|All works copyrighted, Gerald Spencer 2001 - 2006 all rights reserved.
Destination Standerton. Synopsis. Gerald Spencer, author. 300 pages.
In 1900-1902, the British instituted concentration camps in what is now northern South Africa. The "resettlements" were populated by the white wives, young sons
and daughters of the Boer soldiers and farmers who were fighting against the British army take over of the nation once granted to them by England after the first Boer
War. Unfortunately, the Boer asked for it, committing the sin of hubris.
One hundred years later, highly vocal and energetic advocates of reparation by the current British government ruffle high level influential figures who seek to silence
the movement agitators by the use of violent hired thugs. A young man from the US, Louis, while tracing a sapphire left him by his grandfather, is mistaken for the
potential movement leader as he travels under an assumed name on his way to Standerton, South Africa. In Africa, the young man meets with a real Boer movement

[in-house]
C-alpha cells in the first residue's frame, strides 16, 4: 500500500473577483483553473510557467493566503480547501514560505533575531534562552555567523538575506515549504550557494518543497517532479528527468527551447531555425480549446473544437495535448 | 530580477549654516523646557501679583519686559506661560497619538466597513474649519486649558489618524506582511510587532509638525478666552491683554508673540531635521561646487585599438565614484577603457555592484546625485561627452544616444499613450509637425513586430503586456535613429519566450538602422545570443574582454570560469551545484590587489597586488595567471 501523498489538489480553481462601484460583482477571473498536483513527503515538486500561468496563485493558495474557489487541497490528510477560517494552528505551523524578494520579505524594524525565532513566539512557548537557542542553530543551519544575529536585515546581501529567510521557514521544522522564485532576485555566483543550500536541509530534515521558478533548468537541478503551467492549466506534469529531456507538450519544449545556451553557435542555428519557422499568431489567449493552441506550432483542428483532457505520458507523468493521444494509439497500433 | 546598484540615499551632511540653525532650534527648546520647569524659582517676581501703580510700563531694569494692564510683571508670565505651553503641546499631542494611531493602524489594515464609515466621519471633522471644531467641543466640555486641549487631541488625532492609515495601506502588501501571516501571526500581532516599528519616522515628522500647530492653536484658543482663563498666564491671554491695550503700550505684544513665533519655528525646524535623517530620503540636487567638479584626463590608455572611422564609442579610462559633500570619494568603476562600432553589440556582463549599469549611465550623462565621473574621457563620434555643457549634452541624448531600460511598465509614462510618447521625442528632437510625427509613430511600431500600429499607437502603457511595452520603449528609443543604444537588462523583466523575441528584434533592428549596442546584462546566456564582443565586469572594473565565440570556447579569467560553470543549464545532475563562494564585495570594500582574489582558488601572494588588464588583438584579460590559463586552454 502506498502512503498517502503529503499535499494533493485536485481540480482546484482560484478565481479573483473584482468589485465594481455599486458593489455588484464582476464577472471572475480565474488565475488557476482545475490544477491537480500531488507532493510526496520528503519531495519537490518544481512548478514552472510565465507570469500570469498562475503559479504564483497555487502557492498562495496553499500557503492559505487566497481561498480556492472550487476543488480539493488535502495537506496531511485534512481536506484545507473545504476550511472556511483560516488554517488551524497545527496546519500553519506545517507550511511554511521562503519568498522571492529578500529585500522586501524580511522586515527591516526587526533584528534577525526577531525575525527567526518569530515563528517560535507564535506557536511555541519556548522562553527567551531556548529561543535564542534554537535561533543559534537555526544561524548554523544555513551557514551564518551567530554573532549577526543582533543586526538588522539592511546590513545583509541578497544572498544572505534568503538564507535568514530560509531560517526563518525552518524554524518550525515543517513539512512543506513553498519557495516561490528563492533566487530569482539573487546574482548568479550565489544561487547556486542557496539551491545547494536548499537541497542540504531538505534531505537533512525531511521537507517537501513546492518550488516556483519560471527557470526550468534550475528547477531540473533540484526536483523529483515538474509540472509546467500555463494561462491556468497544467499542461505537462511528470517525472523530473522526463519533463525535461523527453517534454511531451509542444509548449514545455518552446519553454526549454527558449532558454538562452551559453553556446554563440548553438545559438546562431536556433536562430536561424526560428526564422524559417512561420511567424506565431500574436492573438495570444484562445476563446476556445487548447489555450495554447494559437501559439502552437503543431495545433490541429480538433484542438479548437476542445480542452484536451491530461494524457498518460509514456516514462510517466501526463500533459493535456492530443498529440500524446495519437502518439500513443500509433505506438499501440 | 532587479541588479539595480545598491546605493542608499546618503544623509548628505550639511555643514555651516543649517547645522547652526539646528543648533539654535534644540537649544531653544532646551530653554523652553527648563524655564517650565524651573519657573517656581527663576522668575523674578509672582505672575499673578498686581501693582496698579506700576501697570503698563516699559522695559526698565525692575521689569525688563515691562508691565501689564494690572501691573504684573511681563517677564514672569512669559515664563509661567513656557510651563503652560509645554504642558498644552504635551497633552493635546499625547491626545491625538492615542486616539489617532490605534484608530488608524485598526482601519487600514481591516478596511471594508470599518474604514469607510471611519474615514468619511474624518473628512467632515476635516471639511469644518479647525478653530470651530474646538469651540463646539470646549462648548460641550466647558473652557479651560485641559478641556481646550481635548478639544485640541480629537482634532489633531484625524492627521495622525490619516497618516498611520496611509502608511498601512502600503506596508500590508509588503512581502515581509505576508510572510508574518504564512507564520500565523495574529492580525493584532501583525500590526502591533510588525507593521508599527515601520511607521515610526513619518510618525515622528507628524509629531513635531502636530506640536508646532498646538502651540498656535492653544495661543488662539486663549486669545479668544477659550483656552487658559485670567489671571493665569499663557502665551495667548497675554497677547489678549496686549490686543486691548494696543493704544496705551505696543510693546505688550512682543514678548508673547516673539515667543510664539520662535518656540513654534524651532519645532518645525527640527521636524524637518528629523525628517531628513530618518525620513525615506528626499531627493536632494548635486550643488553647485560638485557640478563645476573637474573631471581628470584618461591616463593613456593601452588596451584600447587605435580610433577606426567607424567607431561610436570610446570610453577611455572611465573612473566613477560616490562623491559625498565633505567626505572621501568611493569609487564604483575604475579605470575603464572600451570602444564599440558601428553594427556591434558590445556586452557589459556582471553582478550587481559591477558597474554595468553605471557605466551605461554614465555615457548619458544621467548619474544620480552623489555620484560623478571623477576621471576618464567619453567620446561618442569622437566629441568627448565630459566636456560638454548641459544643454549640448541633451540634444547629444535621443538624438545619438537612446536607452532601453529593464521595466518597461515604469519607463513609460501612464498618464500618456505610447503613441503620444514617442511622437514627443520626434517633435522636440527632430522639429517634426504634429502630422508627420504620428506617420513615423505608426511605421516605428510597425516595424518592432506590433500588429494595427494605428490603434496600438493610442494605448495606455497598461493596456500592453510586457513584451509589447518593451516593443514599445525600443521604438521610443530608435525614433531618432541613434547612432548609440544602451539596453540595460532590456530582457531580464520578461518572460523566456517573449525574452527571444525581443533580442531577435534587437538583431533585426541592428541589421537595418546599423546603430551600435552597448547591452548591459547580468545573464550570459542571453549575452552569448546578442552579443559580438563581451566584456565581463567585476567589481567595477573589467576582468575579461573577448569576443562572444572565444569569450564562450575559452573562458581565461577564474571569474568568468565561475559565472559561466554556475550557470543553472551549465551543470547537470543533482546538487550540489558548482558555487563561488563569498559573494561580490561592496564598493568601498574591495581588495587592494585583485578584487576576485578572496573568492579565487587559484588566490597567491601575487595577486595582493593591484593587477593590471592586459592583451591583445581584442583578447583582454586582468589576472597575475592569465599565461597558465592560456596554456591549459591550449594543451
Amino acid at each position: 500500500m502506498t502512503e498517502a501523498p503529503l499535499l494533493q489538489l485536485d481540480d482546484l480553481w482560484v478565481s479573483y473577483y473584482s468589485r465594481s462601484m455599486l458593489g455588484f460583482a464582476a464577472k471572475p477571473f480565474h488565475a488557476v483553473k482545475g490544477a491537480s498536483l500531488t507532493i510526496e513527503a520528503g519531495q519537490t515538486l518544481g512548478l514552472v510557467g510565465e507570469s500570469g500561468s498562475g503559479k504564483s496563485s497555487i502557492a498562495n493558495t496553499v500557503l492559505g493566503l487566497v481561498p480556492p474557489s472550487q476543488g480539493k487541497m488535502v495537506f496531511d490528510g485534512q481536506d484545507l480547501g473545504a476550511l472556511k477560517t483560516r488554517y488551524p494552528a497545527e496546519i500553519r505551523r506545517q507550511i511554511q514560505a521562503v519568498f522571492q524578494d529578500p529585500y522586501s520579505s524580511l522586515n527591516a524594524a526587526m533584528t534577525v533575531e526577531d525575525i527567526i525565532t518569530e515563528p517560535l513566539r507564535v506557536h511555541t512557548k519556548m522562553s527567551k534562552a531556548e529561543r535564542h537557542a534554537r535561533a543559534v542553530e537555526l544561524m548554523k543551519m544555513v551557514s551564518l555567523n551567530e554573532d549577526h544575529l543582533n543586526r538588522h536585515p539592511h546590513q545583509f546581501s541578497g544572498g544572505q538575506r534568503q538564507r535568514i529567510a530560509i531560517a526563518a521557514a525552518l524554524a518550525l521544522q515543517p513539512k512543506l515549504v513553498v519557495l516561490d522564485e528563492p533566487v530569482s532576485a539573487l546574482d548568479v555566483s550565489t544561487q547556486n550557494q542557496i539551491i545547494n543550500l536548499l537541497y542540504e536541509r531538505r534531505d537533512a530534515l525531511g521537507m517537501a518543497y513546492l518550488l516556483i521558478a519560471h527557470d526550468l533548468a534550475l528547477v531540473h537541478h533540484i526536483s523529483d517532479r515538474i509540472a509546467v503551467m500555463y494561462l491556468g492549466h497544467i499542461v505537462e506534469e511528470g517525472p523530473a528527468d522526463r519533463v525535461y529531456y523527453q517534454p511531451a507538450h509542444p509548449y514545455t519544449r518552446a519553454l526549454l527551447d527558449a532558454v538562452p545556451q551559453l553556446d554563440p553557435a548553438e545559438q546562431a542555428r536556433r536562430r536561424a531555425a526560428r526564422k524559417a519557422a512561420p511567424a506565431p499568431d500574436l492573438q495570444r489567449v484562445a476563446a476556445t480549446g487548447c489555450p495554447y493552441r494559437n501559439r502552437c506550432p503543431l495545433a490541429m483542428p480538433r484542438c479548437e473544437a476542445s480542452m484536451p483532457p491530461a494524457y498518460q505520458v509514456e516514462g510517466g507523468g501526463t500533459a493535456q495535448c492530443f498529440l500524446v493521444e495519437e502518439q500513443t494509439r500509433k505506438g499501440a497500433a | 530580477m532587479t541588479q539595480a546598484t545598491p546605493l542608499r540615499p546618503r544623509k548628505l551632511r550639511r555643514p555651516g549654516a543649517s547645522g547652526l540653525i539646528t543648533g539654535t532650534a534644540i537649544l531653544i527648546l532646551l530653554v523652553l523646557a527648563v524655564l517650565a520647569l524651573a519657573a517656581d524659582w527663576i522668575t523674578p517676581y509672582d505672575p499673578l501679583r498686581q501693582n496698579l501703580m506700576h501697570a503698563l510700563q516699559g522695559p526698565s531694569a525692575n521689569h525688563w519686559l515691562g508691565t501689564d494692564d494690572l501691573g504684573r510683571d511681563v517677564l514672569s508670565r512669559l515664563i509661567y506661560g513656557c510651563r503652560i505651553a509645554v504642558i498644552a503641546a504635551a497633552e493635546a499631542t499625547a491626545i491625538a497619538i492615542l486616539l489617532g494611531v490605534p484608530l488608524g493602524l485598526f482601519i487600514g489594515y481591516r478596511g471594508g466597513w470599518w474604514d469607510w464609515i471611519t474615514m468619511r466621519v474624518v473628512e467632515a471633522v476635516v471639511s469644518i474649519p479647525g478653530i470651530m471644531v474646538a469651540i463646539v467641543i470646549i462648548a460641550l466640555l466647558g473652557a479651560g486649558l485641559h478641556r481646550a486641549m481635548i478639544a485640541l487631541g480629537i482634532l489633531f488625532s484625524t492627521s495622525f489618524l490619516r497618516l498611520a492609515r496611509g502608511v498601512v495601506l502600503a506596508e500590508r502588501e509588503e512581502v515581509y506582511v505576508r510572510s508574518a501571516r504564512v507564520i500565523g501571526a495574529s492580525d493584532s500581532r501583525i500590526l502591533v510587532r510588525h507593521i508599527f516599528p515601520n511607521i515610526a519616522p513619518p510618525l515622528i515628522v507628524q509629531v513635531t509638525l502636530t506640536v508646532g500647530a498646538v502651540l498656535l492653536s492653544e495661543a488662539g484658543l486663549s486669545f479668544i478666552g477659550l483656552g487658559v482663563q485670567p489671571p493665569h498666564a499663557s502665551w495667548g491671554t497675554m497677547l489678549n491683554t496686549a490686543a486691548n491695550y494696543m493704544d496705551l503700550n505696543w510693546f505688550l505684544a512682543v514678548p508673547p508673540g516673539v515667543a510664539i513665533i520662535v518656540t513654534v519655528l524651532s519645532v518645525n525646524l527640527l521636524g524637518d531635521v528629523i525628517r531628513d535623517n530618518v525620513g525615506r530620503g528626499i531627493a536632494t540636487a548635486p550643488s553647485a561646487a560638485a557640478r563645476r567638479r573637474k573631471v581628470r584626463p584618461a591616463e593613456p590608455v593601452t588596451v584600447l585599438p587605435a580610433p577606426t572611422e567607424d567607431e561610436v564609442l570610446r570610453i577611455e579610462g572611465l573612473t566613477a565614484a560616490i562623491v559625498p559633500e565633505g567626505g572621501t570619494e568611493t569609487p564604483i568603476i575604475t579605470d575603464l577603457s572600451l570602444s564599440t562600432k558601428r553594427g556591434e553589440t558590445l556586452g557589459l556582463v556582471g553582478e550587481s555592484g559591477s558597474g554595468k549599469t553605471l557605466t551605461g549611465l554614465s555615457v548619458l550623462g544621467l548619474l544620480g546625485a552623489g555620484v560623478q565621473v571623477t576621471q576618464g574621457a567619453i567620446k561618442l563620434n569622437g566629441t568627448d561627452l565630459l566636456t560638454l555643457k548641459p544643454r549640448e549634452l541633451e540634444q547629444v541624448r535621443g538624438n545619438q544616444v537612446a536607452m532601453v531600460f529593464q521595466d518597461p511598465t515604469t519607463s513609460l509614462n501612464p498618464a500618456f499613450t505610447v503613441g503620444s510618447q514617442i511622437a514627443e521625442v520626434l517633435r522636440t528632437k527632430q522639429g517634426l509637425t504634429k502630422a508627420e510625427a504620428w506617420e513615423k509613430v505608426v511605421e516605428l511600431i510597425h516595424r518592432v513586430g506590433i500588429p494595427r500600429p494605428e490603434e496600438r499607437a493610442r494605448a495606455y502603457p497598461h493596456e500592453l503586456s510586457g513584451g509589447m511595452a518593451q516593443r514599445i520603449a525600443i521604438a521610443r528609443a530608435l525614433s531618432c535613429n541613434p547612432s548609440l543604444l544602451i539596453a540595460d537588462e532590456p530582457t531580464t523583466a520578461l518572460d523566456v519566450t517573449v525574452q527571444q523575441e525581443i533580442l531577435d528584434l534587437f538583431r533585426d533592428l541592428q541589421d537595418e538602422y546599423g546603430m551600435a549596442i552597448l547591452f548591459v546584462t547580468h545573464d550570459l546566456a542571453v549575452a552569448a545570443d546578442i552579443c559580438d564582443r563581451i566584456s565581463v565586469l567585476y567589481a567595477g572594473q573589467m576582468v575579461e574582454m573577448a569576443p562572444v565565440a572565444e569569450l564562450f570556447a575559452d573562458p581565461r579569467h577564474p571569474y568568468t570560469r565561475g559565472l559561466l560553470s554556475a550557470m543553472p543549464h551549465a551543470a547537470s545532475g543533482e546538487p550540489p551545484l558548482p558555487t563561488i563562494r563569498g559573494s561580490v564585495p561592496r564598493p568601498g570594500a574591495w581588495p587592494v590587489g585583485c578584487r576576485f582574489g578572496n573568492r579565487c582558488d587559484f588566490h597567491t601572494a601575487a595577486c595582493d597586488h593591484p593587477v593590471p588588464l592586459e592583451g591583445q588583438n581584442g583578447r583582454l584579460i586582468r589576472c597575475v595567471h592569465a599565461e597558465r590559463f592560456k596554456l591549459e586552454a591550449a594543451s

leader who, with friends, helps the young man uncover the poignant love story of a British camp doctor and the widow of a Boer farmer.
Peter is a widower and the heir of an aristocratic British family; moreover, cousin to the architect of the camps, Lord Kitchener. Ann, is a three time Boer widow with
five starving young boys and a new born baby. A chance meeting with one of her boys, Tristan, and the doctor, bring the couple together.
Kitchener gives Peter two things: one, his personal aide, Robert, with whom he has become bored and, two, a "suggestion" that Peter find ways to diminish the
numbers of camp inmates. Lord Kitchener unwittingly provides the means by which Peter and Ann are united and the means by which the dark lord's wishes to wipe
out the camp population come true. Death and illness run rampant in the Standerton camp astride the Vaal River, all of it planned well and executed by the cunning
traits which Lord Kitchener taught and instilled in Robert, the young man he makes Peter's aide. Robert's questionable actions are supported by his new friend,
Andrew, the camp commander's aide.
Robert's plot backfires on Peter and him when the camp commander calls the camp's doctor to task. The camp's nurse, who despises Peter, assumes command . .
.(Full synopsis available on request.)